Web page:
As I said earlier, this programme challenges and stimulates the listener. Unlike many discs of Christmas music this is most emphatically not one to which one can listen as background music while making the mince pies. There’s skilful, thoughtful music in this programme that demands - and repays amply - serious, concentrated listening. The music bristles with technical difficulties but the performers rise to these challenges and surmount them. The choir sings very well indeed. Their tone is bright, focused and fresh and they sing with clarity and precision. The blend between the voices is also excellent. Geoffrey Webber has clearly trained them expertly. The organists also contribute significantly. As I’ve said, Matthew Fletcher excels in the solo piece by Judith Bingham and he does the solo piece by Diana Burrell, which comes towards the end, equally well. David Ballantyne has no solos per se but he also plays very effectively and Webber himself plays the short solo piece by John Redford.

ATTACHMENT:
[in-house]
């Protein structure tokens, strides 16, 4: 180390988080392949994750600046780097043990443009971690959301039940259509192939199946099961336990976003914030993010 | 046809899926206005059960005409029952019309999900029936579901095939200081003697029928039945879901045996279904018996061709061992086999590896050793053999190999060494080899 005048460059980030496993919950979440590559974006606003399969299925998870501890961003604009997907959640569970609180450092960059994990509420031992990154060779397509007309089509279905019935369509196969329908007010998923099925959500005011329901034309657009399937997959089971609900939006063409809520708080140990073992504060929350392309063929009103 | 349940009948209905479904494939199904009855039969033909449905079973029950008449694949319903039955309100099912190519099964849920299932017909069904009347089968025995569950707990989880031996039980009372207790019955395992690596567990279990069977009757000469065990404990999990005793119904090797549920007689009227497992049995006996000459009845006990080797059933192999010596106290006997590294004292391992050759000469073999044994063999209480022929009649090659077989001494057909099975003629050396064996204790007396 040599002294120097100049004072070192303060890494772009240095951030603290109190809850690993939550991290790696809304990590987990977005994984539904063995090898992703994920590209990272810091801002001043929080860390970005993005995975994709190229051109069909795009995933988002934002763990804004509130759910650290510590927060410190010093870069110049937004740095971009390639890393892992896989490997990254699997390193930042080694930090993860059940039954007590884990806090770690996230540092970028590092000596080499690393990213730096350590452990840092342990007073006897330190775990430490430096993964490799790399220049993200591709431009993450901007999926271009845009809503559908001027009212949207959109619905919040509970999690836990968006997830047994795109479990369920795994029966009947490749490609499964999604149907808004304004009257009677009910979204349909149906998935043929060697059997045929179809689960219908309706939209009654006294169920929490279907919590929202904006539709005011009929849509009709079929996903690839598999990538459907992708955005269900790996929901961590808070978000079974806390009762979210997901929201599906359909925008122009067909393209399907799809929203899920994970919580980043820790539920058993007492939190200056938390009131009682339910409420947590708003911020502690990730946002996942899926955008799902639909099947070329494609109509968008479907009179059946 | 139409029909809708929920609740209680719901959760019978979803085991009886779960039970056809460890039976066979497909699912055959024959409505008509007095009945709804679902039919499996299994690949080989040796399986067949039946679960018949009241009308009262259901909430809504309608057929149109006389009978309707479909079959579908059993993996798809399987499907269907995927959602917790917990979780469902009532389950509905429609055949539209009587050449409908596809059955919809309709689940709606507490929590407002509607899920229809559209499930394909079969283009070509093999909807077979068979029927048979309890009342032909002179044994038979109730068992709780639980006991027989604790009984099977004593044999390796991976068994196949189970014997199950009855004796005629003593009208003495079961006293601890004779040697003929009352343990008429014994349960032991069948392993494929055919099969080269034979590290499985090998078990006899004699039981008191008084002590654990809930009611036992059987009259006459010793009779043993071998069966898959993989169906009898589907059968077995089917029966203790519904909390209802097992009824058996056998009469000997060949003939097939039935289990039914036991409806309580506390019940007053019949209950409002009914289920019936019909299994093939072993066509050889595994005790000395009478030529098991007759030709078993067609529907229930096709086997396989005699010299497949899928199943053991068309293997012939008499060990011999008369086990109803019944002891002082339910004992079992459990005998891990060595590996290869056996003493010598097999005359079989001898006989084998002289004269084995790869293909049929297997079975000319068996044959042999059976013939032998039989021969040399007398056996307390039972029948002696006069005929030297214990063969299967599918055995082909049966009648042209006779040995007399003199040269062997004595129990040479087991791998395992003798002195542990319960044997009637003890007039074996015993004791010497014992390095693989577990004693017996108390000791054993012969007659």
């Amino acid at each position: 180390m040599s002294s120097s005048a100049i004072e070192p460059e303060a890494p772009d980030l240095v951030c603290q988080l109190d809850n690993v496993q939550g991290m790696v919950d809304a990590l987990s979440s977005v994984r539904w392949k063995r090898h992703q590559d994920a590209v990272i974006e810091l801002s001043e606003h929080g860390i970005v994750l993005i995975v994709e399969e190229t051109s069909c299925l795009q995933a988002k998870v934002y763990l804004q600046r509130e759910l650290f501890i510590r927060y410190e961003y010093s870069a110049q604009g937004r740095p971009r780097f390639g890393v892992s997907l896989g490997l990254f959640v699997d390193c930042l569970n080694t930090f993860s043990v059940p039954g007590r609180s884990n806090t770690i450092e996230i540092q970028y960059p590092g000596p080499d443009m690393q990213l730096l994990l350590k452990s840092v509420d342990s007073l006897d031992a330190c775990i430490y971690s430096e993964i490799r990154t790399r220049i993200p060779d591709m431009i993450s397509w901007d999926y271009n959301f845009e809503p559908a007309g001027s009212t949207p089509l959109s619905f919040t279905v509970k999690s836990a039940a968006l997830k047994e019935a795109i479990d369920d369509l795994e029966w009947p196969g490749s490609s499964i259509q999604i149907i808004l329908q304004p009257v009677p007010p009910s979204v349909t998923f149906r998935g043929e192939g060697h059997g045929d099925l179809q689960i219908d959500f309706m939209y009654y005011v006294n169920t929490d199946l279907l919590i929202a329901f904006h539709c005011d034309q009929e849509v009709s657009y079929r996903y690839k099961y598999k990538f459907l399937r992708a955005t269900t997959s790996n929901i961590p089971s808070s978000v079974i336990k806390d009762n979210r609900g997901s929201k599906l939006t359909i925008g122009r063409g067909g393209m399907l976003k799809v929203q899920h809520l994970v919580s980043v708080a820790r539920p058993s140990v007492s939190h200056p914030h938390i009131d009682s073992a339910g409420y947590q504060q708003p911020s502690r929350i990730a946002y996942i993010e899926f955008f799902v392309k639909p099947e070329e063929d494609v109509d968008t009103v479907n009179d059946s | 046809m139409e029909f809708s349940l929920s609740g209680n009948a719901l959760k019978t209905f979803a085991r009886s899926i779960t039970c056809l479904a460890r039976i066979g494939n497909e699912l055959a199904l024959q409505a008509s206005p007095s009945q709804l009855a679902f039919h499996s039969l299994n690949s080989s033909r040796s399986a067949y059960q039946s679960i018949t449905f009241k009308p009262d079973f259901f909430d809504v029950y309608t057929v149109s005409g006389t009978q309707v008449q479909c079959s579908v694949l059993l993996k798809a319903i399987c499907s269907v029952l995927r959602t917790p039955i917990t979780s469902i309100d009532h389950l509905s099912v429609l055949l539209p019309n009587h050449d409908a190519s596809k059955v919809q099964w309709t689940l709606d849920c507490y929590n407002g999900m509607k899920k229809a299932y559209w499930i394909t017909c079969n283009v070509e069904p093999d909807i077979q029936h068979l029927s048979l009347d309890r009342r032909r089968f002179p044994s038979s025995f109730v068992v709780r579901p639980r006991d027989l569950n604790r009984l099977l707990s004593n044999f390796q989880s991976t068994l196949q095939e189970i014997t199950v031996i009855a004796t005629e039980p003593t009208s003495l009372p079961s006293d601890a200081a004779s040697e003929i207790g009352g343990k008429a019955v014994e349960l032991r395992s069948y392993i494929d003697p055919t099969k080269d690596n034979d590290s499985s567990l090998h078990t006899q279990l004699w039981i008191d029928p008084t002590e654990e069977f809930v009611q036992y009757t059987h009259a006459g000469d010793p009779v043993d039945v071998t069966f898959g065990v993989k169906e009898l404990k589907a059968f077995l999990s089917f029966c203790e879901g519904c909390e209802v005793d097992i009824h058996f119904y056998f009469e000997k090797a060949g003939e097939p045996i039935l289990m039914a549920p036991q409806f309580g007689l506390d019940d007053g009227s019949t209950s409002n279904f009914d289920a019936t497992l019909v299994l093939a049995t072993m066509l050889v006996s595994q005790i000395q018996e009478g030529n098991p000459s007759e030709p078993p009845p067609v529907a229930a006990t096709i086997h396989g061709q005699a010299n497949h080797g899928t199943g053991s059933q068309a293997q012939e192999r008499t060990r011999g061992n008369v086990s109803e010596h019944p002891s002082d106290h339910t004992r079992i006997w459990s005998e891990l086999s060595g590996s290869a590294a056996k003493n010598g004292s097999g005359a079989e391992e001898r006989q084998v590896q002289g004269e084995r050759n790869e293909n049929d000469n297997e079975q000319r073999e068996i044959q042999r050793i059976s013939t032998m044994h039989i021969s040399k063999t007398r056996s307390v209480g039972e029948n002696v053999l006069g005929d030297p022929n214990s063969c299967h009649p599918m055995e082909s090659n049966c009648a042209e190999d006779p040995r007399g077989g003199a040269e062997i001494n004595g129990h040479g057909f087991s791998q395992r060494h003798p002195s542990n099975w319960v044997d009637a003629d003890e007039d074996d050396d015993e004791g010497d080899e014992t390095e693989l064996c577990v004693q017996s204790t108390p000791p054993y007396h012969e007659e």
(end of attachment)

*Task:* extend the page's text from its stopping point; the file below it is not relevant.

The recorded sound is first rate. The Belfast organ is reported in all its glory while the choir is atmospherically caught by the microphones with just enough distance put on the voices to give the correct ambience while not sacrificing any detail. Perhaps it helps that engineer, Beth Baxter, is, I believe, a professional singer in her own right? The documentation is excellent, not least the essay by John Fallas.
This is one of the most original and enterprising Christmas discs to have come my way in a long time. Intelligently planned and superbly executed it can be recommended most warmly to all choral music collectors who have an enquiring ear.